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Can the Bankruptcy Trustee take my stuff, and what does he do with it? (Part 1)

One of the top concerns people have when deciding whether to file a bankruptcy is whether the trustee will make them turn over any of their possessions.  This is the very first thing I discuss with prospective clients.  When you file a bankruptcy, technically all your assets (money, rights to money, real estate, personal items) are under the control of the trustee/bankruptcy court, although they remain in your possession.  Even so, with an understanding of the exemption laws, we can go into the bankruptcy knowing that certain items are protected against the trustee taking any interest in them, as generally they are either not of sufficient value or have liens against them (such as a car loan).

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What Happens in the Meeting with the Bankruptcy Trustee? (Part 2)

When your case is called, the Trustee will check your photo ID and social security documentation, and then put you under oath.  He will then ask you several questions, many of which are rather routinely asked of all debtors.  I advise my clients to get to the meeting room early enough so that they can watch a few meetings before their case is called, because generally the questions will be the similar in each case.  That way, the clients can give some thought to what their answer will be before they’re actually at the table answering.

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What Happens in the Meeting with the Bankruptcy Trustee? (Part 1)

When you file a bankruptcy under either Chapter 7 or Chapter 13, you are required to attend a meeting with the Trustee assigned to your case.  Most people are at least a little nervous about the meeting, and many people actually dread it.  While I can agree that the meeting is not going to be the most enjoyable event of your life, it’s certainly, by far, not going to be the worse.  [Or, as I often tell my clients, if it is the worst event of your life, I want to change places across the desk with you.]  It is not an interrogation under bright lights.  The Trustee will treat you with respect, and has no reason to “put you down” for being in this financial position (unless you show a very bad attitude!).  If you’re expecting to be punished or reprimanded, you’re going to be disappointed!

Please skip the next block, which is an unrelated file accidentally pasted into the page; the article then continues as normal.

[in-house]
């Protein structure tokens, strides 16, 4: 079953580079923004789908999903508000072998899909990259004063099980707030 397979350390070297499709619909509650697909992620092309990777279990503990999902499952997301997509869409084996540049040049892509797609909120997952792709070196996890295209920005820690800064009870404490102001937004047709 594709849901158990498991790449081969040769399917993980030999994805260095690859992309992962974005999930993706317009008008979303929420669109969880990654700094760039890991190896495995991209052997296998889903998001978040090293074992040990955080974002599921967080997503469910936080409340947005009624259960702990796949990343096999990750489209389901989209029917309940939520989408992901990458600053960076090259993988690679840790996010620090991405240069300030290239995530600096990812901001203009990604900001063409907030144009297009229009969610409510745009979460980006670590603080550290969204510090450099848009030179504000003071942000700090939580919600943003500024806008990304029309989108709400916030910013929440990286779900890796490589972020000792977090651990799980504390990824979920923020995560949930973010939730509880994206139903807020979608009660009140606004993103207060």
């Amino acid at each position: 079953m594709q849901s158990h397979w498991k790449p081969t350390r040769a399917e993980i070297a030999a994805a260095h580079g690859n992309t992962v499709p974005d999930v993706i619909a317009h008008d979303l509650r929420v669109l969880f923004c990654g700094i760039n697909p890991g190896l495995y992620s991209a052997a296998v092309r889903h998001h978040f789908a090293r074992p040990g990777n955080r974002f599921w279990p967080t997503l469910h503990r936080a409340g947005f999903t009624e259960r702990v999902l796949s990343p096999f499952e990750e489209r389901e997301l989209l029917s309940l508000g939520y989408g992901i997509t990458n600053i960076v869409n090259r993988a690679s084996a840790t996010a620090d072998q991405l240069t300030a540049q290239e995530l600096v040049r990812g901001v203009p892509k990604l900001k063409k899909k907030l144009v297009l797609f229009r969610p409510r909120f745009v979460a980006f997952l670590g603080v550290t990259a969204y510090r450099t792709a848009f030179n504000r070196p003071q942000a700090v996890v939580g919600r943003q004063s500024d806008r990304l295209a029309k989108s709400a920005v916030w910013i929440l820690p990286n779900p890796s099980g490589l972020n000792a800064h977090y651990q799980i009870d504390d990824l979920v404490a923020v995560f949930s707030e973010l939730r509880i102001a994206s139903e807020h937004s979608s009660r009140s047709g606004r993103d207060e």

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Can a bankruptcy help me save my home if I’m behind in my mortgage payments?

In my last bankruptcy blog, I addressed the fact that in most cases, you can keep your home when you file for bankruptcy under both Chapter 7 and Chapter 13.  In that blog, I described situations where the homeowners were either current in their mortgage payments, or at most, only a month or two behind.

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Will I lose my house if I file for bankruptcy?

Many people will tell you that if you have a house, you will lose it if you file bankruptcy.  That generally is not true.  When I initially meet with my clients, one of the first things I discuss is the subject of their home.  Together we try to set an approximate value of what the house would be worth in the current market.  We can do that if the client has been keeping up with the sales prices of similar homes in their neighborhood.  Of course, most people don’t keep track of neighborhood sales prices.  In those cases, we can look at the appraisal for tax purposes done by the county auditor.